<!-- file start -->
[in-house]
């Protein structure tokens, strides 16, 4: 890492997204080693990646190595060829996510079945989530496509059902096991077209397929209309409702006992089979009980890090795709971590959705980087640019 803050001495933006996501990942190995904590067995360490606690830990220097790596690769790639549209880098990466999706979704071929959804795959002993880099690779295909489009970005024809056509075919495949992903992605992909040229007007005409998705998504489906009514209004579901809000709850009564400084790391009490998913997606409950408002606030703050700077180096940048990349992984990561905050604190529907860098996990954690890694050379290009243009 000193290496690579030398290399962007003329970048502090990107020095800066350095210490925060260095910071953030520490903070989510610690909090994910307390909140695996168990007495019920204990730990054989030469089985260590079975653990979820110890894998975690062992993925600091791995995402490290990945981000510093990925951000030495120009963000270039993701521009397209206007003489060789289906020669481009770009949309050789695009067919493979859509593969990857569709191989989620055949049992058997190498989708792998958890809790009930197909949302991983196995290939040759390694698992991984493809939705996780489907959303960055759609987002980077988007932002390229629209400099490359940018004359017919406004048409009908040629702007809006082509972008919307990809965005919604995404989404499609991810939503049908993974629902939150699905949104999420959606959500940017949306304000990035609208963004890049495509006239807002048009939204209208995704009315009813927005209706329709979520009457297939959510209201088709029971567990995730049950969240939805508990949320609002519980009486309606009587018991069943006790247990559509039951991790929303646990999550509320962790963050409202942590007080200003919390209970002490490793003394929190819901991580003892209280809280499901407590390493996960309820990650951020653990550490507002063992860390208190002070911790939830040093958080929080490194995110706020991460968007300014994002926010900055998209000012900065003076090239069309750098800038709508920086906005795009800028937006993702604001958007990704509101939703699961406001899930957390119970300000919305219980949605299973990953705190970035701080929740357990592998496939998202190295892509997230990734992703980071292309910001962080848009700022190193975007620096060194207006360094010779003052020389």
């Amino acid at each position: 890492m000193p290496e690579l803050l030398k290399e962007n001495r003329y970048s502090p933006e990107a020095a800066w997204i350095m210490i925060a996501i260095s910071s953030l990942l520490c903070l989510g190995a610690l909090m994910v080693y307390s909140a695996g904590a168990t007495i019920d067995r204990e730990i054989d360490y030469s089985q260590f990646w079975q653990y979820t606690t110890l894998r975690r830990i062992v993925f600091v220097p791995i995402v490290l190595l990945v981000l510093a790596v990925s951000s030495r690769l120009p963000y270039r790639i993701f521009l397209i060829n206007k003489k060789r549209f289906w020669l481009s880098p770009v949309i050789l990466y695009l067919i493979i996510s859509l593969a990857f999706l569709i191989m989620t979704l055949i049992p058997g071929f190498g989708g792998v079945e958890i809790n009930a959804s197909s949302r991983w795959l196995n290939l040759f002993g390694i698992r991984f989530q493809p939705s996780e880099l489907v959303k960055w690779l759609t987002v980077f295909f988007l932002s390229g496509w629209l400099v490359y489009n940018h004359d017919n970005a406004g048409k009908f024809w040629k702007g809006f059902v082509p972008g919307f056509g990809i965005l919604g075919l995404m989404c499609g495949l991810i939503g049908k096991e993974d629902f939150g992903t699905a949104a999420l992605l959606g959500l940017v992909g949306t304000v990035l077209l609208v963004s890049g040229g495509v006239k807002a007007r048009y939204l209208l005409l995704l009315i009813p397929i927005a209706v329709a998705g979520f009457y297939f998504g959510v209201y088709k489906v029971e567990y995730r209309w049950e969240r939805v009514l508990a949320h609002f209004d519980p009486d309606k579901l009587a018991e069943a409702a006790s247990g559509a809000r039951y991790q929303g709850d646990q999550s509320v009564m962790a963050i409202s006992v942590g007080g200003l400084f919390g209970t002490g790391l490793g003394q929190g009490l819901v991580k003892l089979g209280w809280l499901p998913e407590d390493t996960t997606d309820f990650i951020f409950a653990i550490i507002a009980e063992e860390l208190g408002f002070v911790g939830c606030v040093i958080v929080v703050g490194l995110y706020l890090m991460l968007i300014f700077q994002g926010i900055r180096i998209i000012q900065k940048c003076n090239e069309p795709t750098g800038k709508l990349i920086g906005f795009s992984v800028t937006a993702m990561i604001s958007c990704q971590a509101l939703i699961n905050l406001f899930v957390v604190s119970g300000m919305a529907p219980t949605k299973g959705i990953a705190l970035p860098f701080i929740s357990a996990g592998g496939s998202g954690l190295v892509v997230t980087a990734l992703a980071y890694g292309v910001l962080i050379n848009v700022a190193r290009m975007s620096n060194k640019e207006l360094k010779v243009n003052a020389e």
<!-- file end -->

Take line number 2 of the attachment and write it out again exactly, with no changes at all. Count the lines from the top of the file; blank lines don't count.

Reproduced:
């Protein structure tokens, strides 16, 4: 890492997204080693990646190595060829996510079945989530496509059902096991077209397929209309409702006992089979009980890090795709971590959705980087640019 803050001495933006996501990942190995904590067995360490606690830990220097790596690769790639549209880098990466999706979704071929959804795959002993880099690779295909489009970005024809056509075919495949992903992605992909040229007007005409998705998504489906009514209004579901809000709850009564400084790391009490998913997606409950408002606030703050700077180096940048990349992984990561905050604190529907860098996990954690890694050379290009243009 000193290496690579030398290399962007003329970048502090990107020095800066350095210490925060260095910071953030520490903070989510610690909090994910307390909140695996168990007495019920204990730990054989030469089985260590079975653990979820110890894998975690062992993925600091791995995402490290990945981000510093990925951000030495120009963000270039993701521009397209206007003489060789289906020669481009770009949309050789695009067919493979859509593969990857569709191989989620055949049992058997190498989708792998958890809790009930197909949302991983196995290939040759390694698992991984493809939705996780489907959303960055759609987002980077988007932002390229629209400099490359940018004359017919406004048409009908040629702007809006082509972008919307990809965005919604995404989404499609991810939503049908993974629902939150699905949104999420959606959500940017949306304000990035609208963004890049495509006239807002048009939204209208995704009315009813927005209706329709979520009457297939959510209201088709029971567990995730049950969240939805508990949320609002519980009486309606009587018991069943006790247990559509039951991790929303646990999550509320962790963050409202942590007080200003919390209970002490490793003394929190819901991580003892209280809280499901407590390493996960309820990650951020653990550490507002063992860390208190002070911790939830040093958080929080490194995110706020991460968007300014994002926010900055998209000012900065003076090239069309750098800038709508920086906005795009800028937006993702604001958007990704509101939703699961406001899930957390119970300000919305219980949605299973990953705190970035701080929740357990592998496939998202190295892509997230990734992703980071292309910001962080848009700022190193975007620096060194207006360094010779003052020389």